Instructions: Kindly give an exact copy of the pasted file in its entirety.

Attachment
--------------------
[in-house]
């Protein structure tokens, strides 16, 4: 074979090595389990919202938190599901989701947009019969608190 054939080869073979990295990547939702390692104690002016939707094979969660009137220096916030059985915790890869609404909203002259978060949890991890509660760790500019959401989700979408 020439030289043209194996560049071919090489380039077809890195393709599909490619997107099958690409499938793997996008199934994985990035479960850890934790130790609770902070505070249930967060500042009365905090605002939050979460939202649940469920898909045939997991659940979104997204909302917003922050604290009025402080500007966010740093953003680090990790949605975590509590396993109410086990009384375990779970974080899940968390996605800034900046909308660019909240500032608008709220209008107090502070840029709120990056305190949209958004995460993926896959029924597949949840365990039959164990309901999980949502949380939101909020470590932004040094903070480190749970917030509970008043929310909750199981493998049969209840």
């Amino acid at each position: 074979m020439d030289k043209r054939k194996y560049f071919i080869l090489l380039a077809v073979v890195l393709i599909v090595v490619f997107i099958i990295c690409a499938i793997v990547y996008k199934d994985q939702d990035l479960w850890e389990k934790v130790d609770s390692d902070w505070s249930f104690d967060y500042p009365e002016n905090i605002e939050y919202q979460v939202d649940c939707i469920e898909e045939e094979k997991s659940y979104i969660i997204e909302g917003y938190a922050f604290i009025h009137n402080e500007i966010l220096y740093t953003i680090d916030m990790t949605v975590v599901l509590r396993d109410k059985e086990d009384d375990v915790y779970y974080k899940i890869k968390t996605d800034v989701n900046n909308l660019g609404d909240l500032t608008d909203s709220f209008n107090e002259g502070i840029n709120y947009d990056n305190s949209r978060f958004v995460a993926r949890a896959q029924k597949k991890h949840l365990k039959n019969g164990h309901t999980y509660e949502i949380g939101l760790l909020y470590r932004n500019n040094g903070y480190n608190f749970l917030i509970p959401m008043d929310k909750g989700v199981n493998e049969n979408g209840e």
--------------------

[in-house]
């Protein structure tokens, strides 16, 4: 074979090595389990919202938190599901989701947009019969608190 054939080869073979990295990547939702390692104690002016939707094979969660009137220096916030059985915790890869609404909203002259978060949890991890509660760790500019959401989700979408 020439030289043209194996560049071919090489380039077809890195393709599909490619997107099958690409499938793997996008199934994985990035479960850890934790130790609770902070505070249930967060500042009365905090605002939050979460939202649940469920898909045939997991659940979104997204909302917003922050604290009025402080500007966010740093953003680090990790949605975590509590396993109410086990009384375990779970974080899940968390996605800034900046909308660019909240500032608008709220209008107090502070840029709120990056305190949209958004995460993926896959029924597949949840365990039959164990309901999980949502949380939101909020470590932004040094903070480190749970917030509970008043929310909750199981493998049969209840």
């Amino acid at each position: 074979m020439d030289k043209r054939k194996y560049f071919i080869l090489l380039a077809v073979v890195l393709i599909v090595v490619f997107i099958i990295c690409a499938i793997v990547y996008k199934d994985q939702d990035l479960w850890e389990k934790v130790d609770s390692d902070w505070s249930f104690d967060y500042p009365e002016n905090i605002e939050y919202q979460v939202d649940c939707i469920e898909e045939e094979k997991s659940y979104i969660i997204e909302g917003y938190a922050f604290i009025h009137n402080e500007i966010l220096y740093t953003i680090d916030m990790t949605v975590v599901l509590r396993d109410k059985e086990d009384d375990v915790y779970y974080k899940i890869k968390t996605d800034v989701n900046n909308l660019g609404d909240l500032t608008d909203s709220f209008n107090e002259g502070i840029n709120y947009d990056n305190s949209r978060f958004v995460a993926r949890a896959q029924k597949k991890h949840l365990k039959n019969g164990h309901t999980y509660e949502i949380g939101l760790l909020y470590r932004n500019n040094g903070y480190n608190f749970l917030i509970p959401m008043d929310k909750g989700v199981n493998e049969n979408g209840e």